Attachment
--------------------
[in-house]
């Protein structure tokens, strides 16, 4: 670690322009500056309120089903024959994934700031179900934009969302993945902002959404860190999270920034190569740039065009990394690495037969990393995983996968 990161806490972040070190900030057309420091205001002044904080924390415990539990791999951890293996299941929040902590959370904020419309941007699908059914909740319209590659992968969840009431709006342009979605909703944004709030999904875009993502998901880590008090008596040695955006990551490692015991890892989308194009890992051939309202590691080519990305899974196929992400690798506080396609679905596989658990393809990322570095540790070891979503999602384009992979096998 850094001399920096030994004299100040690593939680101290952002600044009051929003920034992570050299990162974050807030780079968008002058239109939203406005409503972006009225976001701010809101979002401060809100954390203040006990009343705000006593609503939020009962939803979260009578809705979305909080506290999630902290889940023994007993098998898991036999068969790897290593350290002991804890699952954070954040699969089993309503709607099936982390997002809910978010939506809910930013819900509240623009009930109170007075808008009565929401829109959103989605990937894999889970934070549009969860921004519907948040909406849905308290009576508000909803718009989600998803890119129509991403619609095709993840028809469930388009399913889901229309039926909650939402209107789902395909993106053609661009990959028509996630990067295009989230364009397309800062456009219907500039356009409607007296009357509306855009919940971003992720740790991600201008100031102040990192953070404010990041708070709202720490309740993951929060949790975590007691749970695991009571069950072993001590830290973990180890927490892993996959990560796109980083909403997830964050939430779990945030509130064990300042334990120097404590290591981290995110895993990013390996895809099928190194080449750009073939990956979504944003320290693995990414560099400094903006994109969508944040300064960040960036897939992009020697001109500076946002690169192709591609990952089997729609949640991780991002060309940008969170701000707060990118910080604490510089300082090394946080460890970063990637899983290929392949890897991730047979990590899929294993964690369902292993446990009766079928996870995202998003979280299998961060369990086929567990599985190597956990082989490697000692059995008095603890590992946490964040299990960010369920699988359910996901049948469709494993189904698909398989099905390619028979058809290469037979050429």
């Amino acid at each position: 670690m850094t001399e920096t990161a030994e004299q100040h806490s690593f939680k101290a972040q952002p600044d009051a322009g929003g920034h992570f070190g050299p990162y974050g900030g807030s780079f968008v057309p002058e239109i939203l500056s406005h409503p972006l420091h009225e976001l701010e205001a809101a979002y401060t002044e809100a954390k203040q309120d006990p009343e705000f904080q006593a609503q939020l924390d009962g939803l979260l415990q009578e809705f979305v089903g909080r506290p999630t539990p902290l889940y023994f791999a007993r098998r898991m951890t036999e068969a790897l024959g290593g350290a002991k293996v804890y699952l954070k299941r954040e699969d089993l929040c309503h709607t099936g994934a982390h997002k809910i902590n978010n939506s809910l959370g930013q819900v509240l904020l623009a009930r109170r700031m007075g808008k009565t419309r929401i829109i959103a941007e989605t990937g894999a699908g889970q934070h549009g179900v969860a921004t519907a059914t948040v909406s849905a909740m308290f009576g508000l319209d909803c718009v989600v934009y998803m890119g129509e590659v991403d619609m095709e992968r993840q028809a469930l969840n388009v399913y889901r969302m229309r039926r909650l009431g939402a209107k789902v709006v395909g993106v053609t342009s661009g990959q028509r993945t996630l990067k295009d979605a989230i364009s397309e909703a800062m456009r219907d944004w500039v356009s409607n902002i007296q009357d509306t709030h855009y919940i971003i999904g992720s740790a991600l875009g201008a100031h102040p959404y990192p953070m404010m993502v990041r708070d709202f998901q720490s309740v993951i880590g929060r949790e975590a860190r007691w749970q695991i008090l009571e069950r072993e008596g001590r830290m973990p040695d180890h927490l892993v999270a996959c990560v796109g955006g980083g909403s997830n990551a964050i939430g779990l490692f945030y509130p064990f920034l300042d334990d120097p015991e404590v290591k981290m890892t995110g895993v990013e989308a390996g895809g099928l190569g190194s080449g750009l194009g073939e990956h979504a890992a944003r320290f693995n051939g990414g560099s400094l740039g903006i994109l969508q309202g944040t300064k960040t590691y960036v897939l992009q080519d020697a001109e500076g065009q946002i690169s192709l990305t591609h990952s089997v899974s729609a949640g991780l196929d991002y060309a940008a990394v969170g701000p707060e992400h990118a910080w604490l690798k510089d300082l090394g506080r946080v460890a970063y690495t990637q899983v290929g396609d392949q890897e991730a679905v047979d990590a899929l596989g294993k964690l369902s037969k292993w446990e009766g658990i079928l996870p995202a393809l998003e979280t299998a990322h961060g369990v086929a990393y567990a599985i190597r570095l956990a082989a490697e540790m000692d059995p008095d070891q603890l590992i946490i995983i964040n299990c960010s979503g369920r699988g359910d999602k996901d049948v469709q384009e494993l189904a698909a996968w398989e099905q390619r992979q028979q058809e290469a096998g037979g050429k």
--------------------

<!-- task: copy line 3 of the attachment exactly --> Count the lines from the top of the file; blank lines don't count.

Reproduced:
């Amino acid at each position: 670690m850094t001399e920096t990161a030994e004299q100040h806490s690593f939680k101290a972040q952002p600044d009051a322009g929003g920034h992570f070190g050299p990162y974050g900030g807030s780079f968008v057309p002058e239109i939203l500056s406005h409503p972006l420091h009225e976001l701010e205001a809101a979002y401060t002044e809100a954390k203040q309120d006990p009343e705000f904080q006593a609503q939020l924390d009962g939803l979260l415990q009578e809705f979305v089903g909080r506290p999630t539990p902290l889940y023994f791999a007993r098998r898991m951890t036999e068969a790897l024959g290593g350290a002991k293996v804890y699952l954070k299941r954040e699969d089993l929040c309503h709607t099936g994934a982390h997002k809910i902590n978010n939506s809910l959370g930013q819900v509240l904020l623009a009930r109170r700031m007075g808008k009565t419309r929401i829109i959103a941007e989605t990937g894999a699908g889970q934070h549009g179900v969860a921004t519907a059914t948040v909406s849905a909740m308290f009576g508000l319209d909803c718009v989600v934009y998803m890119g129509e590659v991403d619609m095709e992968r993840q028809a469930l969840n388009v399913y889901r969302m229309r039926r909650l009431g939402a209107k789902v709006v395909g993106v053609t342009s661009g990959q028509r993945t996630l990067k295009d979605a989230i364009s397309e909703a800062m456009r219907d944004w500039v356009s409607n902002i007296q009357d509306t709030h855009y919940i971003i999904g992720s740790a991600l875009g201008a100031h102040p959404y990192p953070m404010m993502v990041r708070d709202f998901q720490s309740v993951i880590g929060r949790e975590a860190r007691w749970q695991i008090l009571e069950r072993e008596g001590r830290m973990p040695d180890h927490l892993v999270a996959c990560v796109g955006g980083g909403s997830n990551a964050i939430g779990l490692f945030y509130p064990f920034l300042d334990d120097p015991e404590v290591k981290m890892t995110g895993v990013e989308a390996g895809g099928l190569g190194s080449g750009l194009g073939e990956h979504a890992a944003r320290f693995n051939g990414g560099s400094l740039g903006i994109l969508q309202g944040t300064k960040t590691y960036v897939l992009q080519d020697a001109e500076g065009q946002i690169s192709l990305t591609h990952s089997v899974s729609a949640g991780l196929d991002y060309a940008a990394v969170g701000p707060e992400h990118a910080w604490l690798k510089d300082l090394g506080r946080v460890a970063y690495t990637q899983v290929g396609d392949q890897e991730a679905v047979d990590a899929l596989g294993k964690l369902s037969k292993w446990e009766g658990i079928l996870p995202a393809l998003e979280t299998a990322h961060g369990v086929a990393y567990a599985i190597r570095l956990a082989a490697e540790m000692d059995p008095d070891q603890l590992i946490i995983i964040n299990c960010s979503g369920r699988g359910d999602k996901d049948v469709q384009e494993l189904a698909a996968w398989e099905q390619r992979q028979q058809e290469a096998g037979g050429k």